I see this as a black and white situation.  Both you and your organization gets behind door number 1 – understanding buyers.  Or, door number 2 – irrelevant to buyers.  This report, reading between the lines, is buyers speaking loudly.  I don’t hear a passing grade.  Do you?

You can get the free report here: Better Lead Yield in the Content Marketing Field

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10 thoughts on “Latest Report: Why B2B Content Marketing is Failing B2B Buyers”

  1. I received this comment via email from Michael Selissen, Founder and Chief Writer at Case Mountain Communications. Michael offers additional perspectives on this point of view and I wanted to share. Thank you Michael:

    The four factors you listed are spot on. But there are some things going on at the ground level that also contribute to subpar content …

    · Many companies don’t do a poor job of content or digital marketing. They don’t do it at all because they don’t believe it’s relevant to the way their customers shop.

    · Not only is content produced tactically, it’s produced on a “wait, then get it done yesterday” schedule, without allocating the time needed to plan, research, write and edit a quality piece. Strategy doesn’t exist.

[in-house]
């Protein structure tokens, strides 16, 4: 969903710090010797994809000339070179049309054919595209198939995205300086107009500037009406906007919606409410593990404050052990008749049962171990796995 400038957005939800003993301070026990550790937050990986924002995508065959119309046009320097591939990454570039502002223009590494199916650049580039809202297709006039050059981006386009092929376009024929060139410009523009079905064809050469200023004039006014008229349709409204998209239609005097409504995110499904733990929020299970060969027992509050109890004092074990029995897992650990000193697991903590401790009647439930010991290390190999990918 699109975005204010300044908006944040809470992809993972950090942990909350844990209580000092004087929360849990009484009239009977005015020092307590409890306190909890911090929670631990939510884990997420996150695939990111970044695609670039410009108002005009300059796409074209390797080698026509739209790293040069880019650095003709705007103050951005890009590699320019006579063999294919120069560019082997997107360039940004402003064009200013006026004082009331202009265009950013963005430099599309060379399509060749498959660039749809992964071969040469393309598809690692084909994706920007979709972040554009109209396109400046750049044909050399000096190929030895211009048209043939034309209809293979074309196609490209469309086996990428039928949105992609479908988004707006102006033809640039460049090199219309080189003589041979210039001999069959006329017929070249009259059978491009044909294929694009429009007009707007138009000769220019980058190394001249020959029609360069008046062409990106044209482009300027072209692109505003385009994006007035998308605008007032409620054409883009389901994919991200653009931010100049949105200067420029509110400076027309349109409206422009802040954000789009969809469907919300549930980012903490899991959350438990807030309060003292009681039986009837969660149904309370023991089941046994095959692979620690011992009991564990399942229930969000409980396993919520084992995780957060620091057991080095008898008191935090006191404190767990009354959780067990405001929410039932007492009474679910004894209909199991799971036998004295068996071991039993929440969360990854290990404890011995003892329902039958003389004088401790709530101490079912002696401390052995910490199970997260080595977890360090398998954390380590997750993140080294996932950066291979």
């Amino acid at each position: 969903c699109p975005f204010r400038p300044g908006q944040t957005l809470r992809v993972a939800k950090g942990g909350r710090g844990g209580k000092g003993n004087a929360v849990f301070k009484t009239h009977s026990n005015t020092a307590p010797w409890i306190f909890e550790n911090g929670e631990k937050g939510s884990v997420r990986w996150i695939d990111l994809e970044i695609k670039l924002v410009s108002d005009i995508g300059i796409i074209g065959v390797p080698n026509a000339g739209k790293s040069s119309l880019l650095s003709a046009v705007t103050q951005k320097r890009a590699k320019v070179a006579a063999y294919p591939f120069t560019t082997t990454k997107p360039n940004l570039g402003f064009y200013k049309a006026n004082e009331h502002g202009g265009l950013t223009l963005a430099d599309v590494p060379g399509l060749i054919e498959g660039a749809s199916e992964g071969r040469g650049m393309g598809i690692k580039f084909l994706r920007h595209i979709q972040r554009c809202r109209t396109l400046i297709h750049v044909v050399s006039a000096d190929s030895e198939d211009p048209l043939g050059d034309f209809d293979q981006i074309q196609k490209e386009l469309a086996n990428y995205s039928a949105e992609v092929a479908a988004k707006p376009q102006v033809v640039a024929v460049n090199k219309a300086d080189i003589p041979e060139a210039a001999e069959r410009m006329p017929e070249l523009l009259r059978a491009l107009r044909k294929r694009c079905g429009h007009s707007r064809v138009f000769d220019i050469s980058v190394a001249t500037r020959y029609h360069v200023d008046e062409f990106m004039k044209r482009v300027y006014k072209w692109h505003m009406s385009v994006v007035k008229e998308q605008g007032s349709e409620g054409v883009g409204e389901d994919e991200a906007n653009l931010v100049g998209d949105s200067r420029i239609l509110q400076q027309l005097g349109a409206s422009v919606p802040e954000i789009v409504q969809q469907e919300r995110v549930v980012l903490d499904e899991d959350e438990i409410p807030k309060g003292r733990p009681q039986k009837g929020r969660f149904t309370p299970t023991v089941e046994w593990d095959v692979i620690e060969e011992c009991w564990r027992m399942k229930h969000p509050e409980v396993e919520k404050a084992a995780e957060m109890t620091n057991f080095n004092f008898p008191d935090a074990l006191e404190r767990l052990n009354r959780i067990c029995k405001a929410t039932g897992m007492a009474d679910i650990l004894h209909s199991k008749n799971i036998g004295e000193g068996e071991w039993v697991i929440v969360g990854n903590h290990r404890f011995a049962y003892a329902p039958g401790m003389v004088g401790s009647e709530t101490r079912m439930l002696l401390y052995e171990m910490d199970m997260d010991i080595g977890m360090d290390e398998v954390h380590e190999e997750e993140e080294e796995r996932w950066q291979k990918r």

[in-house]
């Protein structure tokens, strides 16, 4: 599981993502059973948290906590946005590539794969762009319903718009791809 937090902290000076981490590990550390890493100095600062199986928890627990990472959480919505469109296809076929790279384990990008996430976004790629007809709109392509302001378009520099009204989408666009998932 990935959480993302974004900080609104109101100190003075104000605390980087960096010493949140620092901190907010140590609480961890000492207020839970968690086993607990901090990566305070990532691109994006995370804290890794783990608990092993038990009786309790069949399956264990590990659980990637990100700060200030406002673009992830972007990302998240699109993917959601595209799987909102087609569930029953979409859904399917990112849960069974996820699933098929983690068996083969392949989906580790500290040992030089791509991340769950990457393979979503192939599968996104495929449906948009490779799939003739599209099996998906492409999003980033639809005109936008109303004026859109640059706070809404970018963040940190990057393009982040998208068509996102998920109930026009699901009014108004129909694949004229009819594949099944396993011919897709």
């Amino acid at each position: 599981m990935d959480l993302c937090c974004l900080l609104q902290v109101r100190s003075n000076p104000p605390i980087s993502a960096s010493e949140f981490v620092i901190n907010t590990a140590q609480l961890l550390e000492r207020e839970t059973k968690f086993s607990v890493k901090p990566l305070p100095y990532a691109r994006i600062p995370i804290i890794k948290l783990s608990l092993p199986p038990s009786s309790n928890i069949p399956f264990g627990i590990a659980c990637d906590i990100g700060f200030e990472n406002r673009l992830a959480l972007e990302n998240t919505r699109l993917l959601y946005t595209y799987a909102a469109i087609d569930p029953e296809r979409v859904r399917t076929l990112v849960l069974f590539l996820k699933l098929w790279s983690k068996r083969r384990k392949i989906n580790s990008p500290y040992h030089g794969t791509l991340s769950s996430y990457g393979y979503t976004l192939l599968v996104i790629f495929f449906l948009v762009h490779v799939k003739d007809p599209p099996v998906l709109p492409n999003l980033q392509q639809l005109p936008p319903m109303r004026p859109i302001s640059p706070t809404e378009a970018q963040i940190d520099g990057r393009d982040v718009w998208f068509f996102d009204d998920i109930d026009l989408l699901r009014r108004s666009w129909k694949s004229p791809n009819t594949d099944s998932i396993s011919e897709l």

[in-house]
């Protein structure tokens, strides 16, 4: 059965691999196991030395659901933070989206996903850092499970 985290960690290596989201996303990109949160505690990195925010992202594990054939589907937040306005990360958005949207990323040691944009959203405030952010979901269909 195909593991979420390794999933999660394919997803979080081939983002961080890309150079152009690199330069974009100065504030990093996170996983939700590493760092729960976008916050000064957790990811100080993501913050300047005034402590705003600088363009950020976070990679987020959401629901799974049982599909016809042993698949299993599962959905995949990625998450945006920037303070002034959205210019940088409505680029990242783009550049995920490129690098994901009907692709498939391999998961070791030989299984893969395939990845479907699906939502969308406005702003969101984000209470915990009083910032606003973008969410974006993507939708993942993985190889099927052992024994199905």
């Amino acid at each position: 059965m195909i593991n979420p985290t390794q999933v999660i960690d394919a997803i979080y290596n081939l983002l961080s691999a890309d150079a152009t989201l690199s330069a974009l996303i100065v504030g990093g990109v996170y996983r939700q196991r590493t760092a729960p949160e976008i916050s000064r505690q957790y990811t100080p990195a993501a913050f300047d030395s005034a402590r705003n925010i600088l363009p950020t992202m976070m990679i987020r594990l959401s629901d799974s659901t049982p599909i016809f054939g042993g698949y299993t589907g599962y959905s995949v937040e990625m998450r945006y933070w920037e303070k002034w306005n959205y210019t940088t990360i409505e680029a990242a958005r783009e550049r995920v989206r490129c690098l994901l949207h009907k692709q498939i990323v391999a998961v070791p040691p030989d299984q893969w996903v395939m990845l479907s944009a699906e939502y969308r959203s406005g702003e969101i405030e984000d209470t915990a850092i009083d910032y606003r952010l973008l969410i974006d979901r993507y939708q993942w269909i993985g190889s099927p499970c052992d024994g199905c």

· Companies often look to writers to come up with the treatment. Creative briefs, if they exist, lack detail. So there is little continuity from piece to piece.

    · Agencies that should be providing guidance to their clients about the strategic value of content instead contribute to the problem by reinforcing the short-term, tactical approach. “That’s what the client wants,” they say.

    · More and more B2B content comes from content farms. They and marketing agencies that subcontract out are pushing rates down to subsistence levels. Cost over quality.

    And, there is little or no integration between the content campaign and the follow-up, which (if I may self serving) is something I wrote about this month:

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  10. Thanks for your insightful commentary. I am working on an presentation for a client about the merits of good content marketing. I would love to see some bad examples – just to compare and contrast. I have a ton of best case examples, but I would like to see a brand that is just not getting content marketing right. Any ideas?